Supportive Mate a Good Match for Your Heart
Small study of couples found helpfulness seems associated with lower levels of calcium build-up in arteries
All participants completed questionnaires to get a handle on perceptions regarding both overall marriage quality and spousal behavior at those times when one or the other felt they needed support, advice or a favor.
The result: Roughly 30 percent described their spouse was solidly supportive, while 70 percent felt responses to their requests for support were unpredictably helpful or upsetting, depending.
As for the physical findings, CT scans revealed that coronary artery calcification levels rose the most when two partners both felt ambivalent about the other's support.
Calcium build-up levels fell somewhat when just one spouse felt that way, while the best (lowest) scores were seen among those where neither felt ambivalent about support.
What's more, the connection held up regardless of how satisfied a spouse said he or she was with their overall marriage.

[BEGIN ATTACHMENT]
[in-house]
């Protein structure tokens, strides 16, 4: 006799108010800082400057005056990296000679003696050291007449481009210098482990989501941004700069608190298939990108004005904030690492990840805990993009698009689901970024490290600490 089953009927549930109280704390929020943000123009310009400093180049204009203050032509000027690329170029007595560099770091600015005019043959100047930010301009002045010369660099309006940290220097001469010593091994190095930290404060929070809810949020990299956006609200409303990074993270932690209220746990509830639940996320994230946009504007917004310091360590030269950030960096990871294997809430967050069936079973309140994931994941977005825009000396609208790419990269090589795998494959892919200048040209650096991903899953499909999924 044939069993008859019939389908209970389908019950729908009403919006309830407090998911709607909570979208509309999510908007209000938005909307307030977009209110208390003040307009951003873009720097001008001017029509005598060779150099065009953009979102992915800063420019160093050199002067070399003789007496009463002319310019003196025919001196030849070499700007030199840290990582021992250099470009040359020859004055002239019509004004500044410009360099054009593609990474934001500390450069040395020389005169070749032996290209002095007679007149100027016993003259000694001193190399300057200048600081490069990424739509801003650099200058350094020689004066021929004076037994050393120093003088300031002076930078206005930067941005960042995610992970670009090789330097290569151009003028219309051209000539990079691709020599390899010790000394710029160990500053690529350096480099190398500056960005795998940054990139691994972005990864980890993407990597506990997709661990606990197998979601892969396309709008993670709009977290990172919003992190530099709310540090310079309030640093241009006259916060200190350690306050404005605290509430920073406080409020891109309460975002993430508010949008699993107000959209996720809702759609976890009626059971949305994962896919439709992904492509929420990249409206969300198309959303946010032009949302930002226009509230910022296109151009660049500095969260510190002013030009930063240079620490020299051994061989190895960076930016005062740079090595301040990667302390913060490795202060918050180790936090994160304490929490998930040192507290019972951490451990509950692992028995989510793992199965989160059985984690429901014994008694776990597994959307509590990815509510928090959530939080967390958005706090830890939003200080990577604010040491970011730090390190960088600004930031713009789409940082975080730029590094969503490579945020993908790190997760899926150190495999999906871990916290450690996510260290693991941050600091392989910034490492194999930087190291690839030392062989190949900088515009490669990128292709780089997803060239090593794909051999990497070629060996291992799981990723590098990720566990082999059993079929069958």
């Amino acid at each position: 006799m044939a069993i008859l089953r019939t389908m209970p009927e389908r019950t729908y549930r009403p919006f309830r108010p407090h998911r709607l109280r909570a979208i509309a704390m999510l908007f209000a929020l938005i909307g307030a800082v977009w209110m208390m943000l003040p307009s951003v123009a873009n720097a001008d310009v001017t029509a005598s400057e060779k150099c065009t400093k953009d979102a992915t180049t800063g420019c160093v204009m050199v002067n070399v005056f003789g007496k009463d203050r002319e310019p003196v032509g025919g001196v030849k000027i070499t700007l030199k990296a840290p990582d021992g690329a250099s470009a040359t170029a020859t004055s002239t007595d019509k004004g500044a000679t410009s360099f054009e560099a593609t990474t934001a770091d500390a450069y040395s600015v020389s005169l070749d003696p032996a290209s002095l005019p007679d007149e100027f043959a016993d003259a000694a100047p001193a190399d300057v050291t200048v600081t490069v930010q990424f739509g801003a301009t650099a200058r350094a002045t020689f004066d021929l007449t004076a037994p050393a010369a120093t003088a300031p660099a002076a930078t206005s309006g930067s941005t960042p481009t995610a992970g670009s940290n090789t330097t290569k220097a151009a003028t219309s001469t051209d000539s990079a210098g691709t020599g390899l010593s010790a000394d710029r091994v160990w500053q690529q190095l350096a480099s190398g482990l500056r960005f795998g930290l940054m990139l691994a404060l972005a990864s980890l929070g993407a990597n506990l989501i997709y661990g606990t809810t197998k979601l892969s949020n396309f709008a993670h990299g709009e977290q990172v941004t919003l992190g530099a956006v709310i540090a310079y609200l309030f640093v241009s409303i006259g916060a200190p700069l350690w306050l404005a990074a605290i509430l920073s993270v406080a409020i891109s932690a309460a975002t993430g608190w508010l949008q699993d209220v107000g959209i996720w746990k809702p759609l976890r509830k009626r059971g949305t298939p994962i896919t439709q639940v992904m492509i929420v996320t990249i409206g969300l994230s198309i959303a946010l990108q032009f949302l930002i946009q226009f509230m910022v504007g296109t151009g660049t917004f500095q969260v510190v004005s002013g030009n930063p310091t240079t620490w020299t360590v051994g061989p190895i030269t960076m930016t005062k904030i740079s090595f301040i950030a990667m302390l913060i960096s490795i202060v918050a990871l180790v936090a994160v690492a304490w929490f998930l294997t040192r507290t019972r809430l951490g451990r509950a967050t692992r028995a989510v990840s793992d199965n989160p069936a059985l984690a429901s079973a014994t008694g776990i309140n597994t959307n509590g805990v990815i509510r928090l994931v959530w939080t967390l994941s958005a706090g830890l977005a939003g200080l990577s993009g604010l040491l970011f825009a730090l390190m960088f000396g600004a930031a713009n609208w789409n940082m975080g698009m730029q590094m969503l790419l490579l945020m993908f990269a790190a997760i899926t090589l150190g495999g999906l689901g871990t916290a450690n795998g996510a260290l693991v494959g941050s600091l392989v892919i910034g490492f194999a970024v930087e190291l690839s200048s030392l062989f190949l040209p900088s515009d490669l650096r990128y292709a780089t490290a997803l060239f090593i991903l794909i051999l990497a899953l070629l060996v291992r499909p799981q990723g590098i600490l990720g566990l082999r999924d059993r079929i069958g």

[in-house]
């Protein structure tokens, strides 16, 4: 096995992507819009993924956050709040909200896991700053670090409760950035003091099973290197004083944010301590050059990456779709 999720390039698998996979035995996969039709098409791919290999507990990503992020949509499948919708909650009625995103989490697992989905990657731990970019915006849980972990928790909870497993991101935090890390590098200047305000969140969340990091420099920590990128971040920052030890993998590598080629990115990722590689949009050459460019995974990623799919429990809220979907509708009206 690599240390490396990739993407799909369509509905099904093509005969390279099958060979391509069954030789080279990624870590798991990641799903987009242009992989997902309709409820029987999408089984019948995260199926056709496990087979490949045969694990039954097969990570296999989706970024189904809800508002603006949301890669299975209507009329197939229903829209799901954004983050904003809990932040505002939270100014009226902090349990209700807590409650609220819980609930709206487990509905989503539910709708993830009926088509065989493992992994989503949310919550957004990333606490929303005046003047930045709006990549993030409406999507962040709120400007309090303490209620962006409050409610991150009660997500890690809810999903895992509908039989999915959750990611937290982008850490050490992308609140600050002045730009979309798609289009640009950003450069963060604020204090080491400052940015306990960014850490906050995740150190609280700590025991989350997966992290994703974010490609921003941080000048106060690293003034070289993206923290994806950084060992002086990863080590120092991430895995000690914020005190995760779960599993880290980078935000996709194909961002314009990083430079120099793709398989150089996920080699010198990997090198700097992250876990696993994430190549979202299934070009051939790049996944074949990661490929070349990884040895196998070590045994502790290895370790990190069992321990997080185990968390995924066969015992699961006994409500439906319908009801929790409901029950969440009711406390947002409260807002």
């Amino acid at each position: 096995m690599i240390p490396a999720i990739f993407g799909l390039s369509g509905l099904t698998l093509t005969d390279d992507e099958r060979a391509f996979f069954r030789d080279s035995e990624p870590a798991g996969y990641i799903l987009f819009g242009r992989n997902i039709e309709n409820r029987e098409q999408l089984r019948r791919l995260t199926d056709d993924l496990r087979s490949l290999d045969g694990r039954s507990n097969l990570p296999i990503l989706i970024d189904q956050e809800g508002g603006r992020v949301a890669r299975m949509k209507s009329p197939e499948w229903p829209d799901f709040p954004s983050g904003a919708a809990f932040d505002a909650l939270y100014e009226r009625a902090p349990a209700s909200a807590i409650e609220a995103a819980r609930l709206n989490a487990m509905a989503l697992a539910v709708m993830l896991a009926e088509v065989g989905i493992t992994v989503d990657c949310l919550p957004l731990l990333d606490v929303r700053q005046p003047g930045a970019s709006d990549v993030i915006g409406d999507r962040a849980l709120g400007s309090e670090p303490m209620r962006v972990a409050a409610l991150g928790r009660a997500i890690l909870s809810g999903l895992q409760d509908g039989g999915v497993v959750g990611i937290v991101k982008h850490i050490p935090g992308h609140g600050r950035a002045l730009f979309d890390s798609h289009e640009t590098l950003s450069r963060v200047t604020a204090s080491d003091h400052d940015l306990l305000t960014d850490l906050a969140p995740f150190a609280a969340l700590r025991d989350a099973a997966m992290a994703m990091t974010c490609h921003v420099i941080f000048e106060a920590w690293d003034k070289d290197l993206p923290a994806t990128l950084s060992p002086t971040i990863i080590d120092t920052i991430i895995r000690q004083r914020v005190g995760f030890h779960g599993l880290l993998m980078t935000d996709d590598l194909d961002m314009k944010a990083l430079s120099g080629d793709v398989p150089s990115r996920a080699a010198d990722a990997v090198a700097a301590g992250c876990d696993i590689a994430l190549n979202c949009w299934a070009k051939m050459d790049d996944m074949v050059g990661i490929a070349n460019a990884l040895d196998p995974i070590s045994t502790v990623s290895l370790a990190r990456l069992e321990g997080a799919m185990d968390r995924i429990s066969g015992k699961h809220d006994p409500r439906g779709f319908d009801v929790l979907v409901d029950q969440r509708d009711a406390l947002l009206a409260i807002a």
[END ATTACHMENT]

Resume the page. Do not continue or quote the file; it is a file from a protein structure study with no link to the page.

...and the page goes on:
The exact way in which the perceived lack of reliable support affects heart health remains unclear, the team noted. But they suggested that it might have a negative impact on stress levels, in turn harming cardiovascular health.
American Heart Association spokesperson Dr. Nieca Goldberg suggested the findings were in line with what she would have expected.
"It's not a surprise to me," she noted, "given the other literature that has already been published in this field. Other studies have looked at how levels of social support in people with existing heart disease affect survival rates. And they found that there is a direct relationship between the number of people a patient has in his or her support network and the length of survival following a heart attack."
"But I'm really glad we're starting to explore this area more and more," added Goldberg, medical director of the women's heart program at NYU Langone Medical Center, in New York City. "Because there's been lots of research looking at connections between emotions and heart health. And sometimes they're not so definitive. But now we have a study finding a link with a major marker for coronary heart disease, calcification, together with older studies that saw a link between improved survival among heart attack patients who have more social support. So clearly there's something here."